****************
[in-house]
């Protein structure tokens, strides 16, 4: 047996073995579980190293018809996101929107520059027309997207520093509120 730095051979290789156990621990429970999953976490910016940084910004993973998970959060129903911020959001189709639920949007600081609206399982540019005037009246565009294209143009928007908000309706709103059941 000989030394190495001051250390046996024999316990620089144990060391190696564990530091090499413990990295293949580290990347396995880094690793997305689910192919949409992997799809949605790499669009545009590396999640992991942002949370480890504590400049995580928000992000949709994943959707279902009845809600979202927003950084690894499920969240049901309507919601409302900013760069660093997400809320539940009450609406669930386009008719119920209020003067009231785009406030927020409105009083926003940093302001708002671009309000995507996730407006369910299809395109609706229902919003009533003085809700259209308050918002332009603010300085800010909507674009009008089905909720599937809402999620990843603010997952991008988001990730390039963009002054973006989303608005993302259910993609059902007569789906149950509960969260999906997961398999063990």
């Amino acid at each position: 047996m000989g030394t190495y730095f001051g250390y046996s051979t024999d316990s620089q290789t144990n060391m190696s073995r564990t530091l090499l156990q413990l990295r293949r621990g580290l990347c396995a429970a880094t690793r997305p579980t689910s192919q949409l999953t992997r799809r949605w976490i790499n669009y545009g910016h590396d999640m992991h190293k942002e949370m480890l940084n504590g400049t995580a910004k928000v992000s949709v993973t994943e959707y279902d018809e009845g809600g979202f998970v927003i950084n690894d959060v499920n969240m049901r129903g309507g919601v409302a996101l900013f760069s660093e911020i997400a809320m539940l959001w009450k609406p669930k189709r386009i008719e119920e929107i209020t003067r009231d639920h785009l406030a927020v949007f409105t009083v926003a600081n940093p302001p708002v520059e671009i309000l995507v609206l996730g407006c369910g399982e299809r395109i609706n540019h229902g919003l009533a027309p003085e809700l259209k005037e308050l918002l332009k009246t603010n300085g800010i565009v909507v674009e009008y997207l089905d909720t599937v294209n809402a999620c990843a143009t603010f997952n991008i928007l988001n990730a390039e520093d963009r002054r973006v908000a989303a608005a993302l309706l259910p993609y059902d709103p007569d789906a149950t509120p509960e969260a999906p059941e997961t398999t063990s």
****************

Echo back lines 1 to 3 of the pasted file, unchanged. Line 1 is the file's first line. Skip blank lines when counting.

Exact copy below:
[in-house]
């Protein structure tokens, strides 16, 4: 047996073995579980190293018809996101929107520059027309997207520093509120 730095051979290789156990621990429970999953976490910016940084910004993973998970959060129903911020959001189709639920949007600081609206399982540019005037009246565009294209143009928007908000309706709103059941 000989030394190495001051250390046996024999316990620089144990060391190696564990530091090499413990990295293949580290990347396995880094690793997305689910192919949409992997799809949605790499669009545009590396999640992991942002949370480890504590400049995580928000992000949709994943959707279902009845809600979202927003950084690894499920969240049901309507919601409302900013760069660093997400809320539940009450609406669930386009008719119920209020003067009231785009406030927020409105009083926003940093302001708002671009309000995507996730407006369910299809395109609706229902919003009533003085809700259209308050918002332009603010300085800010909507674009009008089905909720599937809402999620990843603010997952991008988001990730390039963009002054973006989303608005993302259910993609059902007569789906149950509960969260999906997961398999063990």
């Amino acid at each position: 047996m000989g030394t190495y730095f001051g250390y046996s051979t024999d316990s620089q290789t144990n060391m190696s073995r564990t530091l090499l156990q413990l990295r293949r621990g580290l990347c396995a429970a880094t690793r997305p579980t689910s192919q949409l999953t992997r799809r949605w976490i790499n669009y545009g910016h590396d999640m992991h190293k942002e949370m480890l940084n504590g400049t995580a910004k928000v992000s949709v993973t994943e959707y279902d018809e009845g809600g979202f998970v927003i950084n690894d959060v499920n969240m049901r129903g309507g919601v409302a996101l900013f760069s660093e911020i997400a809320m539940l959001w009450k609406p669930k189709r386009i008719e119920e929107i209020t003067r009231d639920h785009l406030a927020v949007f409105t009083v926003a600081n940093p302001p708002v520059e671009i309000l995507v609206l996730g407006c369910g399982e299809r395109i609706n540019h229902g919003l009533a027309p003085e809700l259209k005037e308050l918002l332009k009246t603010n300085g800010i565009v909507v674009e009008y997207l089905d909720t599937v294209n809402a999620c990843a143009t603010f997952n991008i928007l988001n990730a390039e520093d963009r002054r973006v908000a989303a608005a993302l309706l259910p993609y059902d709103p007569d789906a149950t509120p509960e969260a999906p059941e997961t398999t063990s």